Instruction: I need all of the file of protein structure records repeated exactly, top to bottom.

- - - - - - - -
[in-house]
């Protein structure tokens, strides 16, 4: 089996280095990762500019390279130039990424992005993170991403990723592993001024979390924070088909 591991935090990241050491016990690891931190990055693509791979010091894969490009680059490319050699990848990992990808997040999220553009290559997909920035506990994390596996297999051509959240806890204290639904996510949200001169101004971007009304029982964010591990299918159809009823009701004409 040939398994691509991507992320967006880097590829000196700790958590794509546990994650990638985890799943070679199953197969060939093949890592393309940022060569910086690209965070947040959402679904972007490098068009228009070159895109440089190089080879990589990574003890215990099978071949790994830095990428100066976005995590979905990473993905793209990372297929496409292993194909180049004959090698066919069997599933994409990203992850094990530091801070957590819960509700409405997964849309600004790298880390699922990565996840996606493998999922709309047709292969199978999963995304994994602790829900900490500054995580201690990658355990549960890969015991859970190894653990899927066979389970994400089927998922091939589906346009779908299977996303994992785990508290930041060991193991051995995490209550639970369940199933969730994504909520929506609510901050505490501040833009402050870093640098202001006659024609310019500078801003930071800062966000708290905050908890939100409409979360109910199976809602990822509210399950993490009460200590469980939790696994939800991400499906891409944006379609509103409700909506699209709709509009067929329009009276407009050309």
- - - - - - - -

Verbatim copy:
[in-house]
């Protein structure tokens, strides 16, 4: 089996280095990762500019390279130039990424992005993170991403990723592993001024979390924070088909 591991935090990241050491016990690891931190990055693509791979010091894969490009680059490319050699990848990992990808997040999220553009290559997909920035506990994390596996297999051509959240806890204290639904996510949200001169101004971007009304029982964010591990299918159809009823009701004409 040939398994691509991507992320967006880097590829000196700790958590794509546990994650990638985890799943070679199953197969060939093949890592393309940022060569910086690209965070947040959402679904972007490098068009228009070159895109440089190089080879990589990574003890215990099978071949790994830095990428100066976005995590979905990473993905793209990372297929496409292993194909180049004959090698066919069997599933994409990203992850094990530091801070957590819960509700409405997964849309600004790298880390699922990565996840996606493998999922709309047709292969199978999963995304994994602790829900900490500054995580201690990658355990549960890969015991859970190894653990899927066979389970994400089927998922091939589906346009779908299977996303994992785990508290930041060991193991051995995490209550639970369940199933969730994504909520929506609510901050505490501040833009402050870093640098202001006659024609310019500078801003930071800062966000708290905050908890939100409409979360109910199976809602990822509210399950993490009460200590469980939790696994939800991400499906891409944006379609509103409700909506699209709709509009067929329009009276407009050309």